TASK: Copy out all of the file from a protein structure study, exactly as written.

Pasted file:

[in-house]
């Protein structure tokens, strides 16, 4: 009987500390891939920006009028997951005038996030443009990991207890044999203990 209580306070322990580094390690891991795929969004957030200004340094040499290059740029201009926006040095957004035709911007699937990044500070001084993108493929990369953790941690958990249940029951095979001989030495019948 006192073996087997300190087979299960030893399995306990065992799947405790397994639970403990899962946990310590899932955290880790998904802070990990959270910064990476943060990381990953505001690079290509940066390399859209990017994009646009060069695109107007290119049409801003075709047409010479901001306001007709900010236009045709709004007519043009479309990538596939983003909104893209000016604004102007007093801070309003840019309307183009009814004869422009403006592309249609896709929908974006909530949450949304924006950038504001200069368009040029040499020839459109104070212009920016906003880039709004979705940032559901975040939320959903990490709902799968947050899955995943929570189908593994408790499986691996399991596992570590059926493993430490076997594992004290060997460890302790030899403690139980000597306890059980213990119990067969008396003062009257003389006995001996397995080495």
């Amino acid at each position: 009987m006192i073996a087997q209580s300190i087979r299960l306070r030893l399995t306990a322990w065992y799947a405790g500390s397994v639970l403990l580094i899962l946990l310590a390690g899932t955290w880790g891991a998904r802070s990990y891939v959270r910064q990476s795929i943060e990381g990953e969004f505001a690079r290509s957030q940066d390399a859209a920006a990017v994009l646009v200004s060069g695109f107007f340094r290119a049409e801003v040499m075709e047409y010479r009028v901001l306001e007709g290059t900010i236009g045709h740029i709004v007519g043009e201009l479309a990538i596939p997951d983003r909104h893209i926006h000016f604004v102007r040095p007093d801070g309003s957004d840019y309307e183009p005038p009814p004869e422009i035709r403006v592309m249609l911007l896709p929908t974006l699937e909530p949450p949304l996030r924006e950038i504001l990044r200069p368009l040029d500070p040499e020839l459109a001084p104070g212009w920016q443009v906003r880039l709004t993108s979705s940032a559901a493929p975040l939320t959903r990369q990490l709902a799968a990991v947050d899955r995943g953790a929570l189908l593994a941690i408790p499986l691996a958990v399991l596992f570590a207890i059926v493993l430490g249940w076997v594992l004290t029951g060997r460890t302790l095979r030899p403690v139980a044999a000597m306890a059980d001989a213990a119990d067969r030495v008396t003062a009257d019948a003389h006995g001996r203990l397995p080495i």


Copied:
[in-house]
């Protein structure tokens, strides 16, 4: 009987500390891939920006009028997951005038996030443009990991207890044999203990 209580306070322990580094390690891991795929969004957030200004340094040499290059740029201009926006040095957004035709911007699937990044500070001084993108493929990369953790941690958990249940029951095979001989030495019948 006192073996087997300190087979299960030893399995306990065992799947405790397994639970403990899962946990310590899932955290880790998904802070990990959270910064990476943060990381990953505001690079290509940066390399859209990017994009646009060069695109107007290119049409801003075709047409010479901001306001007709900010236009045709709004007519043009479309990538596939983003909104893209000016604004102007007093801070309003840019309307183009009814004869422009403006592309249609896709929908974006909530949450949304924006950038504001200069368009040029040499020839459109104070212009920016906003880039709004979705940032559901975040939320959903990490709902799968947050899955995943929570189908593994408790499986691996399991596992570590059926493993430490076997594992004290060997460890302790030899403690139980000597306890059980213990119990067969008396003062009257003389006995001996397995080495």
């Amino acid at each position: 009987m006192i073996a087997q209580s300190i087979r299960l306070r030893l399995t306990a322990w065992y799947a405790g500390s397994v639970l403990l580094i899962l946990l310590a390690g899932t955290w880790g891991a998904r802070s990990y891939v959270r910064q990476s795929i943060e990381g990953e969004f505001a690079r290509s957030q940066d390399a859209a920006a990017v994009l646009v200004s060069g695109f107007f340094r290119a049409e801003v040499m075709e047409y010479r009028v901001l306001e007709g290059t900010i236009g045709h740029i709004v007519g043009e201009l479309a990538i596939p997951d983003r909104h893209i926006h000016f604004v102007r040095p007093d801070g309003s957004d840019y309307e183009p005038p009814p004869e422009i035709r403006v592309m249609l911007l896709p929908t974006l699937e909530p949450p949304l996030r924006e950038i504001l990044r200069p368009l040029d500070p040499e020839l459109a001084p104070g212009w920016q443009v906003r880039l709004t993108s979705s940032a559901a493929p975040l939320t959903r990369q990490l709902a799968a990991v947050d899955r995943g953790a929570l189908l593994a941690i408790p499986l691996a958990v399991l596992f570590a207890i059926v493993l430490g249940w076997v594992l004290t029951g060997r460890t302790l095979r030899p403690v139980a044999a000597m306890a059980d001989a213990a119990d067969r030495v008396t003062a009257d019948a003389h006995g001996r203990l397995p080495i």